There’s no doubt that the COVID-19 pandemic had a significant impact on superannuation funds in Australia. Investment markets have been extremely volatile, which has seen the balance of many super funds either fall or not grow as expected.
Many funds have found themselves with severely reduced income streams to pay super pensions to their members in the retirement phase, including self-managed super funds (SMSFs). Returns from many asset classes have reduced over the past couple of years, especially many share dividends and share prices.
The change to minimum pension withdrawal
One of the Morrison government’s financial responses to the pandemic was to temporarily reduce the minimum annual super pension withdrawal amount. Although this change was made by the federal government as a financial relief measure for super funds (i.e. to reduce income demands), many funds have still struggled to meet even the reduced minimum pension payments that are required by their members.
The table below shows the pre and post-COVID minimum super pension withdrawal amounts. As you can see, the minimum percentages have been halved. This reduction will be in place until the end of the 2022-23 financial year.
|Age||Pre 2019-2020 financial year minimum pension withdrawal||Minimum pension withdrawal (2019/2020 to 2022/2023 financial years)|
|Under 65||4% account balance||2% of account balance|
|65 to 74||5%||2.5%|
|75 to 79||6%||3%|
|80 to 84||7%||3.5%|
|85 to 89||9%||4.5%|
|90 to 94||11%||5.5%|
How SMSF trustees can reduce their income risk
SMSF trustees have a legal obligation to regularly review their investment strategy to ensure that it continues to cater to changing market conditions and the changing needs of members over time. Funds that have members who are either in the retirement/pension phase (or who are approaching it) need to pay particularly close attention to their investment strategies.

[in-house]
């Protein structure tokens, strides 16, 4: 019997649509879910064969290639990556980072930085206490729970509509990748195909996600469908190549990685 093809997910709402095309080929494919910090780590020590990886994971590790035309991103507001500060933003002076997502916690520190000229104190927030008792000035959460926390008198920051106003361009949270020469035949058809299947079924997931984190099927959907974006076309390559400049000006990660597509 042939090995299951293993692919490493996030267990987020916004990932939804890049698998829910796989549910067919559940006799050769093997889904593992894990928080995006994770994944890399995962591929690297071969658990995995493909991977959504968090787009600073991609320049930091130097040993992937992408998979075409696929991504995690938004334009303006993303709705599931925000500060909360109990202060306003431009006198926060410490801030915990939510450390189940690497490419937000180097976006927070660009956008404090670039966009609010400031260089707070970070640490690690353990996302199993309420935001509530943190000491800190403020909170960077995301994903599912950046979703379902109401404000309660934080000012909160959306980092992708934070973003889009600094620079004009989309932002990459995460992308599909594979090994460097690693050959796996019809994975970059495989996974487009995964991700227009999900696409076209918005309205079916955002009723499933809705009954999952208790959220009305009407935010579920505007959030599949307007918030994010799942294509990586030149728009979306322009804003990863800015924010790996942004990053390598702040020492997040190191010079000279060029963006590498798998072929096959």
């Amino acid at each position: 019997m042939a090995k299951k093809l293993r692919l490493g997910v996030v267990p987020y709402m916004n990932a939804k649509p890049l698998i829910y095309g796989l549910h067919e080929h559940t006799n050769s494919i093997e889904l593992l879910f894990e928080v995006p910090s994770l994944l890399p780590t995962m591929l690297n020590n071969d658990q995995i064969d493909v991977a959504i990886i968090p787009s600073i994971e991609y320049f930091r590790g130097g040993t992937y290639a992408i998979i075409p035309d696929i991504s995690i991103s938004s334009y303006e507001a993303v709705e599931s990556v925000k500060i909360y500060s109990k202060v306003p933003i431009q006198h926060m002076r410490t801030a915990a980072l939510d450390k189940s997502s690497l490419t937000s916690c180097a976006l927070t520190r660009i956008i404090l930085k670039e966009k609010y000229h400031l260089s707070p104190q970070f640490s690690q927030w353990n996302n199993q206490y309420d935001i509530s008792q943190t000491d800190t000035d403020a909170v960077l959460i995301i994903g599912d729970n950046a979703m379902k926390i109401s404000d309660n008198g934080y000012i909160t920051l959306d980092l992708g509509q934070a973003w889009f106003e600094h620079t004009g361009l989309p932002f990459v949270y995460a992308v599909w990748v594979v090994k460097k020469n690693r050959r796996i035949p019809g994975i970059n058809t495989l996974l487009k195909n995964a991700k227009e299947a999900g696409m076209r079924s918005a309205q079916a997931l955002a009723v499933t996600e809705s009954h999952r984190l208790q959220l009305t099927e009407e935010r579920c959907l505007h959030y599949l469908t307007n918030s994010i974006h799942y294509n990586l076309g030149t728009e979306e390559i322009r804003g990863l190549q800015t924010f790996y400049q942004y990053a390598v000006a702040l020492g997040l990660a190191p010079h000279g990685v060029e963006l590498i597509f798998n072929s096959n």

Investment market conditions have changed significantly due to the economic impact of COVID-19 and rising interest rates, and these effects are likely to continue to be felt for the short to medium term. Share markets are likely to continue to be volatile, and more secure, fixed interest and/or annuity markets will become more attractive as interest rates rise.
One way to reduce an SMSF’s exposure to risk is to diversify its investments as much as possible. For example, having an appropriate spread of investments to cater for both the income and capital growth needs of their fund members. Diversification both among and within asset classes can help to reduce investment risk. For example, a diverse portfolio of shares reduces a fund’s exposure compared to having only a limited range of share investments.
SMSFs with a member or members in (or near) the pension phase need to be able to generate the income that these members require via liquid investments to make required pension payments. Property can be appropriate for shorter-term SMSF liquidity needs if it generates a very stable, secure rental income, as can an offset account attached to your SMSF loan.
With demand for rentals at an all-time high through the peak of the pandemic, property investments have enjoyed high rent returns. Incorporating property as part of your SMSF investment strategy might be the right move for you.